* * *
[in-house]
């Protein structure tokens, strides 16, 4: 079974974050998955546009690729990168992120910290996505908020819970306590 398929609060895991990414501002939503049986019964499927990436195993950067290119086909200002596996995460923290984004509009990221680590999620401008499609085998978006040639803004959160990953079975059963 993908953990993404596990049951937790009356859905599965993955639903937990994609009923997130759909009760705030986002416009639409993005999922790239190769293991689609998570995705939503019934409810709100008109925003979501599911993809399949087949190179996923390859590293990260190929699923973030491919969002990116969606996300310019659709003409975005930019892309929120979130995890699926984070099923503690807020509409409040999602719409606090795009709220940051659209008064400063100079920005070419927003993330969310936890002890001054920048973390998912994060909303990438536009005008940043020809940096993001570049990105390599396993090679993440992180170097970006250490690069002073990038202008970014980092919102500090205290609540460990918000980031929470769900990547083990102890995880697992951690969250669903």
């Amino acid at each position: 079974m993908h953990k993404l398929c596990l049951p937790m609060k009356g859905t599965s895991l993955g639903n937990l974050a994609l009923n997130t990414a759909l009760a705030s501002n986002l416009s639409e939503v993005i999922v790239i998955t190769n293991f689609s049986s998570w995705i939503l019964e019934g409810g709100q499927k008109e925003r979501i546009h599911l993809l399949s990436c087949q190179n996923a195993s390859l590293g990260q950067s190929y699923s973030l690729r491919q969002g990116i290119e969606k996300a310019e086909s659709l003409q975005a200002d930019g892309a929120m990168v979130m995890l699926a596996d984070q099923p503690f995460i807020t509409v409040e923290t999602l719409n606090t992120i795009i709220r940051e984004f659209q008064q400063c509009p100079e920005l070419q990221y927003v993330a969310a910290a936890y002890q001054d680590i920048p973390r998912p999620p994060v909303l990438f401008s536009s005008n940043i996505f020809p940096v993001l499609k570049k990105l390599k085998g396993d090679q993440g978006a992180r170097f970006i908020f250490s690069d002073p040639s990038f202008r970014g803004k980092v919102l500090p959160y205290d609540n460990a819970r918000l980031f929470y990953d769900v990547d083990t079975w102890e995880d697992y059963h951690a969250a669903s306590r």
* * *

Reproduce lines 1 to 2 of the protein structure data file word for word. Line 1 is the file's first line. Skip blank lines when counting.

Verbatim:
[in-house]
């Protein structure tokens, strides 16, 4: 079974974050998955546009690729990168992120910290996505908020819970306590 398929609060895991990414501002939503049986019964499927990436195993950067290119086909200002596996995460923290984004509009990221680590999620401008499609085998978006040639803004959160990953079975059963 993908953990993404596990049951937790009356859905599965993955639903937990994609009923997130759909009760705030986002416009639409993005999922790239190769293991689609998570995705939503019934409810709100008109925003979501599911993809399949087949190179996923390859590293990260190929699923973030491919969002990116969606996300310019659709003409975005930019892309929120979130995890699926984070099923503690807020509409409040999602719409606090795009709220940051659209008064400063100079920005070419927003993330969310936890002890001054920048973390998912994060909303990438536009005008940043020809940096993001570049990105390599396993090679993440992180170097970006250490690069002073990038202008970014980092919102500090205290609540460990918000980031929470769900990547083990102890995880697992951690969250669903």